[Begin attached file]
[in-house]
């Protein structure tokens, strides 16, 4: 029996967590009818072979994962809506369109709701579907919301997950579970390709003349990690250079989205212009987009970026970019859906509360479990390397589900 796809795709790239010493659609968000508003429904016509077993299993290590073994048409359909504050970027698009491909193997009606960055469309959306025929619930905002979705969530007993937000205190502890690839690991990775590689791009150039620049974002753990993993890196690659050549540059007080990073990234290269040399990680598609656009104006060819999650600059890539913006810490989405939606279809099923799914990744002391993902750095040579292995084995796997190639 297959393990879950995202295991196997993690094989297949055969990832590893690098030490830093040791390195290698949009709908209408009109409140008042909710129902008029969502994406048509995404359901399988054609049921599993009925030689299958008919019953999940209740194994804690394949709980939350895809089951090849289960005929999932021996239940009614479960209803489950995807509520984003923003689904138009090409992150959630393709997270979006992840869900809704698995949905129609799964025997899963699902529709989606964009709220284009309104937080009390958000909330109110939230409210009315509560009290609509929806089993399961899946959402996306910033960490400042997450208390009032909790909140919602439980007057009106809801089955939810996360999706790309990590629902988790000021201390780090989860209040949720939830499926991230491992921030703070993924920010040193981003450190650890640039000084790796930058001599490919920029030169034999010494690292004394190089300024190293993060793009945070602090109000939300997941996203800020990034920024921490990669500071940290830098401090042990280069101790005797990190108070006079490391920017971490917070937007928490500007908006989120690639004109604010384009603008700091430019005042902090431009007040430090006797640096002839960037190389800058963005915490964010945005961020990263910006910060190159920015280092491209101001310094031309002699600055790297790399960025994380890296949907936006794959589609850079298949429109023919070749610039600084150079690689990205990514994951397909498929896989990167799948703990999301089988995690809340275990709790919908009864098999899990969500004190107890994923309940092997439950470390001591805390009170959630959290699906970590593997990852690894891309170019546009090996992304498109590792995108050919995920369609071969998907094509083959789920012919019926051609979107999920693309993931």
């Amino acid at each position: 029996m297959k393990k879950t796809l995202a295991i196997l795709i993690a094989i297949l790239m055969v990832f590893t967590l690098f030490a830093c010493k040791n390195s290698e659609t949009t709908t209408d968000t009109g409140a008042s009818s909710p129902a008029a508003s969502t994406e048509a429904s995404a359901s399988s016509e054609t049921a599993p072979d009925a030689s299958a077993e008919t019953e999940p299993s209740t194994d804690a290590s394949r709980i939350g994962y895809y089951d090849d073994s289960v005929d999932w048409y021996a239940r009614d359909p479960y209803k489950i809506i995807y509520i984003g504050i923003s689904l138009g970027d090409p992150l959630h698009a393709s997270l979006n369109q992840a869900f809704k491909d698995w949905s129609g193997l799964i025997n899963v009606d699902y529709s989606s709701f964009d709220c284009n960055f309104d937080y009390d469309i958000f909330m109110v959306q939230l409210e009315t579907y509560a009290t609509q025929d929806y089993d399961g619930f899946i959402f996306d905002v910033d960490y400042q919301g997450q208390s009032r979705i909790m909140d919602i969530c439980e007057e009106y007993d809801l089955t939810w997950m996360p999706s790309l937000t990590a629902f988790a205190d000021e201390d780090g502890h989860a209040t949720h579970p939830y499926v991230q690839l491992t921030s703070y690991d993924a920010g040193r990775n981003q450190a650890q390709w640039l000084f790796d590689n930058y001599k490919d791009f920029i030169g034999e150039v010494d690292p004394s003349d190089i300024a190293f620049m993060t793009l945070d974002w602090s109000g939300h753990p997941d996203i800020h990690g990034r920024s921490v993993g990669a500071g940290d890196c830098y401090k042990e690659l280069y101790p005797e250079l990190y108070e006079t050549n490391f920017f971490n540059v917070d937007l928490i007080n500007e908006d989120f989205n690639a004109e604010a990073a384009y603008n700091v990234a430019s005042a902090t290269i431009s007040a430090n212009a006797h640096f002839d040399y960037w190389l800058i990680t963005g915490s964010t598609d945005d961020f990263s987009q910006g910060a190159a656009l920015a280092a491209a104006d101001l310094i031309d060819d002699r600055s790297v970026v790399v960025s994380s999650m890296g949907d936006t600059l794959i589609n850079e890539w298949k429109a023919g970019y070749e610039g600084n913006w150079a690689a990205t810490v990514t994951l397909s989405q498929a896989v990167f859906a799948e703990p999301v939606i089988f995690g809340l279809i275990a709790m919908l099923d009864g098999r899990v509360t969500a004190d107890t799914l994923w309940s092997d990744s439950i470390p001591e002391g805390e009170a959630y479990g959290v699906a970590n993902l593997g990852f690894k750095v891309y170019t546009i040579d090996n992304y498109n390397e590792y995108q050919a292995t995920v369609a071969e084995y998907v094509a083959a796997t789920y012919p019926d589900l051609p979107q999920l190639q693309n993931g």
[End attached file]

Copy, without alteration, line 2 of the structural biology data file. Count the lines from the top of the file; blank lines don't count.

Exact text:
């Protein structure tokens, strides 16, 4: 029996967590009818072979994962809506369109709701579907919301997950579970390709003349990690250079989205212009987009970026970019859906509360479990390397589900 796809795709790239010493659609968000508003429904016509077993299993290590073994048409359909504050970027698009491909193997009606960055469309959306025929619930905002979705969530007993937000205190502890690839690991990775590689791009150039620049974002753990993993890196690659050549540059007080990073990234290269040399990680598609656009104006060819999650600059890539913006810490989405939606279809099923799914990744002391993902750095040579292995084995796997190639 297959393990879950995202295991196997993690094989297949055969990832590893690098030490830093040791390195290698949009709908209408009109409140008042909710129902008029969502994406048509995404359901399988054609049921599993009925030689299958008919019953999940209740194994804690394949709980939350895809089951090849289960005929999932021996239940009614479960209803489950995807509520984003923003689904138009090409992150959630393709997270979006992840869900809704698995949905129609799964025997899963699902529709989606964009709220284009309104937080009390958000909330109110939230409210009315509560009290609509929806089993399961899946959402996306910033960490400042997450208390009032909790909140919602439980007057009106809801089955939810996360999706790309990590629902988790000021201390780090989860209040949720939830499926991230491992921030703070993924920010040193981003450190650890640039000084790796930058001599490919920029030169034999010494690292004394190089300024190293993060793009945070602090109000939300997941996203800020990034920024921490990669500071940290830098401090042990280069101790005797990190108070006079490391920017971490917070937007928490500007908006989120690639004109604010384009603008700091430019005042902090431009007040430090006797640096002839960037190389800058963005915490964010945005961020990263910006910060190159920015280092491209101001310094031309002699600055790297790399960025994380890296949907936006794959589609850079298949429109023919070749610039600084150079690689990205990514994951397909498929896989990167799948703990999301089988995690809340275990709790919908009864098999899990969500004190107890994923309940092997439950470390001591805390009170959630959290699906970590593997990852690894891309170019546009090996992304498109590792995108050919995920369609071969998907094509083959789920012919019926051609979107999920693309993931």